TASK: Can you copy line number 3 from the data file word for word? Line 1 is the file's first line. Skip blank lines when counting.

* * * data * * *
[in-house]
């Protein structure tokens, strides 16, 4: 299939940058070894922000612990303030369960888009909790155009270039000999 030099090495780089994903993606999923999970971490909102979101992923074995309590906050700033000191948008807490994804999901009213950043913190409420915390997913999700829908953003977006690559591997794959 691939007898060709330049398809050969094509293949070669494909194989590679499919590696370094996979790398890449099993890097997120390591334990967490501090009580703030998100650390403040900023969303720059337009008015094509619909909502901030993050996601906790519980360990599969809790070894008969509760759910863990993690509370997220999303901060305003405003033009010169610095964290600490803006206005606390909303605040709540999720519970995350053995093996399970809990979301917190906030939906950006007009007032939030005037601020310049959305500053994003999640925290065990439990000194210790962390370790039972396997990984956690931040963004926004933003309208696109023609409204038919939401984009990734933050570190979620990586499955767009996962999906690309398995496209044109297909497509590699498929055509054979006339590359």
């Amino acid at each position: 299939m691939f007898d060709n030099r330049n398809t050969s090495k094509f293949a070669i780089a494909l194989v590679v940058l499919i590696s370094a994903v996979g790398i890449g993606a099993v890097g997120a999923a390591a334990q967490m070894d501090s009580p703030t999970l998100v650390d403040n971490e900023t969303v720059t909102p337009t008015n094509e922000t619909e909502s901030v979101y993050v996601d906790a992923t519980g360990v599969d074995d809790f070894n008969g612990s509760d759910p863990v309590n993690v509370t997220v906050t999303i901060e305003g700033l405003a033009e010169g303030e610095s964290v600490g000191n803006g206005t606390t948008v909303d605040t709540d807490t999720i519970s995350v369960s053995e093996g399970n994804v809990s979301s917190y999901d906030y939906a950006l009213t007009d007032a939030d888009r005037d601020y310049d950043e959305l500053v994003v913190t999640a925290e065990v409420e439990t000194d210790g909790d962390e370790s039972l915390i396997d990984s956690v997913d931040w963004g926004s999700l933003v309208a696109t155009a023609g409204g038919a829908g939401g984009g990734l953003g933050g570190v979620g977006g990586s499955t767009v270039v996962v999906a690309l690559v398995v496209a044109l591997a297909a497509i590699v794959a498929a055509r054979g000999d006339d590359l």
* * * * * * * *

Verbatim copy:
């Amino acid at each position: 299939m691939f007898d060709n030099r330049n398809t050969s090495k094509f293949a070669i780089a494909l194989v590679v940058l499919i590696s370094a994903v996979g790398i890449g993606a099993v890097g997120a999923a390591a334990q967490m070894d501090s009580p703030t999970l998100v650390d403040n971490e900023t969303v720059t909102p337009t008015n094509e922000t619909e909502s901030v979101y993050v996601d906790a992923t519980g360990v599969d074995d809790f070894n008969g612990s509760d759910p863990v309590n993690v509370t997220v906050t999303i901060e305003g700033l405003a033009e010169g303030e610095s964290v600490g000191n803006g206005t606390t948008v909303d605040t709540d807490t999720i519970s995350v369960s053995e093996g399970n994804v809990s979301s917190y999901d906030y939906a950006l009213t007009d007032a939030d888009r005037d601020y310049d950043e959305l500053v994003v913190t999640a925290e065990v409420e439990t000194d210790g909790d962390e370790s039972l915390i396997d990984s956690v997913d931040w963004g926004s999700l933003v309208a696109t155009a023609g409204g038919a829908g939401g984009g990734l953003g933050g570190v979620g977006g990586s499955t767009v270039v996962v999906a690309l690559v398995v496209a044109l591997a297909a497509i590699v794959a498929a055509r054979g000999d006339d590359l």